|Goldfinch and Teasels|
|Restless Teal Flock All pics this week (c) Bark|
Fieldfares and Redwings are the most noticeable birds in the carpark field and are increasingly feeding out on the open pastures now that the berry crops are disappearing. There are also more Meadow Pipits than of recent weeks and on Sunday some of them could be seen picking scraps of food from the surface of the ice. Stonechats are still hanging on and were very easy to see by the first screen.
The Whooper Swans from last weekend moved on fairly rapidly but on Saturday, and adult and a juvenile were found out on the flooded fields to the west of the path to the second screen. They are most likely to be different individuals to the four adults seen last week. They flew off towards the north of the barn and flood fields, where there are extensive flooded meadows.
The Hen Harrier is still present and seems to have a very wide ranging circuit that it follows to hunt, but can usually be found at the starling roost at the end of the afternoon.
Lapwing and Golden Plover numbers are steadily increasing but with the very watery conditions in the Otmoor basin they are widely dispersed in smaller flocks of several hundred.
Large numbers of wildfowl were frequently flushed by one or other of the pair of Peregrines that seem to have taken up residence on Greenaways. The large female spent hours on both Saturday and Sunday sitting on the fence posts to the right of the stone track occasionally accompanied by a much smaller male that sat on the ground.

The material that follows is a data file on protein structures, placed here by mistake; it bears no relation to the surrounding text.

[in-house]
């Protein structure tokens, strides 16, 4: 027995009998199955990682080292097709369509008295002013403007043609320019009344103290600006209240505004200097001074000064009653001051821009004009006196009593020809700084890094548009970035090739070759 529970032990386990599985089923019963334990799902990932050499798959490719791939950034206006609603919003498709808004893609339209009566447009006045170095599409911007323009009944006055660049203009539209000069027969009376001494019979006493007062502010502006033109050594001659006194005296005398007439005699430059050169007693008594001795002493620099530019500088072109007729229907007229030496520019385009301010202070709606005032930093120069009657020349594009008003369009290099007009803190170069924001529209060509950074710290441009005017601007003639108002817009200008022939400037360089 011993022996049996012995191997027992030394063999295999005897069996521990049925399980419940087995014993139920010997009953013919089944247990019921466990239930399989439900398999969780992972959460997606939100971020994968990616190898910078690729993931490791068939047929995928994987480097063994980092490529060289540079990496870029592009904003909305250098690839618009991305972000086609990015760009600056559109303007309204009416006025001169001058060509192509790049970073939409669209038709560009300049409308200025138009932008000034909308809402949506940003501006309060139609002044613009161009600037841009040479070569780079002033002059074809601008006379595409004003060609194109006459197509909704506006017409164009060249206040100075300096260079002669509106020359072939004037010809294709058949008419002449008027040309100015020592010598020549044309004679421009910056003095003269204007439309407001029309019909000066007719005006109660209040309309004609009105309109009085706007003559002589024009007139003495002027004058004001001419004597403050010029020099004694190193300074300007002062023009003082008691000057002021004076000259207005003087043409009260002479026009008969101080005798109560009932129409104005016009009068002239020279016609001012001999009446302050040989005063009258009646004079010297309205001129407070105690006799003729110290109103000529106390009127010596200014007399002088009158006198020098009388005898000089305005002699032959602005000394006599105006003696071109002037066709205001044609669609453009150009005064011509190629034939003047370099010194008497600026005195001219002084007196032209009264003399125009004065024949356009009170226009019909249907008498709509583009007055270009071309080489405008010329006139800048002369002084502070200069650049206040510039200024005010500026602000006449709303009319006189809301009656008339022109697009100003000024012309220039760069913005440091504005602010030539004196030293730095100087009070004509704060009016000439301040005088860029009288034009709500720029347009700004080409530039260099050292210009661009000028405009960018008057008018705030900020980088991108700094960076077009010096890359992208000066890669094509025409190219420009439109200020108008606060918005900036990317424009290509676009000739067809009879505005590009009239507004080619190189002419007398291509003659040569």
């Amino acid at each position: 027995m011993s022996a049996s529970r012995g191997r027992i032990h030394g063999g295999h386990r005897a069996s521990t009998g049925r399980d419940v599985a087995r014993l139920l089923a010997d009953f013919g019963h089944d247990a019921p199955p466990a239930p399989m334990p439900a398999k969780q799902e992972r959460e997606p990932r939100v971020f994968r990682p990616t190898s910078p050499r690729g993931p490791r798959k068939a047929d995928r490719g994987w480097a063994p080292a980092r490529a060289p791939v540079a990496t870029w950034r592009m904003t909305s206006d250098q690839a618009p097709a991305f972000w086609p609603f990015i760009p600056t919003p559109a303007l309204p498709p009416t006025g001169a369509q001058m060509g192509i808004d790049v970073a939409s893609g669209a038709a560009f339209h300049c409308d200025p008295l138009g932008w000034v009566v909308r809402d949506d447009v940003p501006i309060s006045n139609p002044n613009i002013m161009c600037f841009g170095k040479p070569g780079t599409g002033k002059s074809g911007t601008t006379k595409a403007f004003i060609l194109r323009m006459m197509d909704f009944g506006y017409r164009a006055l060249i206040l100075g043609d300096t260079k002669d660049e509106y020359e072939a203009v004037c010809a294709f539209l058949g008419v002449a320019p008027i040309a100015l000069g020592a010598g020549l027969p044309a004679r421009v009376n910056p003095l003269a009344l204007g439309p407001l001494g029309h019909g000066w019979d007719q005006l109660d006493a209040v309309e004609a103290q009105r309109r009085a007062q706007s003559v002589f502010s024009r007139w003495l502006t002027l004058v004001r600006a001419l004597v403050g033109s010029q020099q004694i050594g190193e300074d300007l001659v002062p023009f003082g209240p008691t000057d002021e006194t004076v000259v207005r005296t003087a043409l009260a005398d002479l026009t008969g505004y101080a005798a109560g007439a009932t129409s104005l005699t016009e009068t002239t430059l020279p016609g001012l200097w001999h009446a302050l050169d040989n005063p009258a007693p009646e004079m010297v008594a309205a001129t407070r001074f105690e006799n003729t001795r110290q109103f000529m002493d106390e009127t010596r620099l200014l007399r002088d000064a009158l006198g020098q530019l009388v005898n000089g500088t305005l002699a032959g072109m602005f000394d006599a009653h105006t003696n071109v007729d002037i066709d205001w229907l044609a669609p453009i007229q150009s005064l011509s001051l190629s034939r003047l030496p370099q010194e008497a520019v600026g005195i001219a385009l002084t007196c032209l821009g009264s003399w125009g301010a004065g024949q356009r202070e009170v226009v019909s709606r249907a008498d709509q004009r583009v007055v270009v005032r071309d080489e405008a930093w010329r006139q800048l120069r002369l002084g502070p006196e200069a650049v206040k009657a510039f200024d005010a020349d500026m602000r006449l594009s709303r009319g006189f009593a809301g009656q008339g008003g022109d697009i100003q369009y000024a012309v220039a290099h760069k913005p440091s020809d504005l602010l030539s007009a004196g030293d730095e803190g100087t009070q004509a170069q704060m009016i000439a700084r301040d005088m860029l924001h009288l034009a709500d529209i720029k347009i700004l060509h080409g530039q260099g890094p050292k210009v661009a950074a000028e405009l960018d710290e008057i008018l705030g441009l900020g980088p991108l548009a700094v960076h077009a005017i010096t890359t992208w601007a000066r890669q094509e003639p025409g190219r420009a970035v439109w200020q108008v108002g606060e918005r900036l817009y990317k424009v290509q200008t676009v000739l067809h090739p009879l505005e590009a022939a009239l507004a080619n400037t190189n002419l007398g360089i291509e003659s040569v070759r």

There was also a predator of some kind or another that kept flushing the three or four hundred Teal that were out in the middle of the northern reedbed. It didn’t seem to be an obvious raptor and may have been a fox or even the Otter which has been seen several times during the last week. Notably putting on a display of fish catching and fish eating right in front of the first screen........to someone who didn’t have a camera!
As we go on into December it will be worth checking the Greylag flock as it is about this time of year that we can expect Whitefronted Geese to turn up and conditions look good for them.
For those who may be interested I will be publishing a special supplement to Otmoor Birding this week, which will feature a superb set of pictures of Otmoor taken by RSPB staff member Zoe Edwards, they were taken from a light aircraft earlier in November and show just how much work has gone into the profiling and re-wilding of this landscape.
I have just recieved an E-mail from Steve Roby concerning the Starling roost on Sunday which I reproduce in full:
"The starling roost was good fun yesterday afternoon.
I don't know if you checked out the area around the flood field but there must have been an area of open water, somewhere towards Murcott and Fencott. Shortly before 4pm hundreds of wildfowl rose into the air, presumably due to a raptor. They didn't settle and eventually gained height and split into numerous groups. There were still flocks of gulls flying west, so for a time the sky was full of birds if you looked north-east. Many of them flew overhead including vocal wigeons, which added to the atmosphere.
By now the starlings had started gathering. They had left it quite late and the light was already fading but they put on a very good show for 20-25 minutes. The flock gathered into tens of thousands during this time and the harrier put in a couple of appearances before it was all over around 4.25."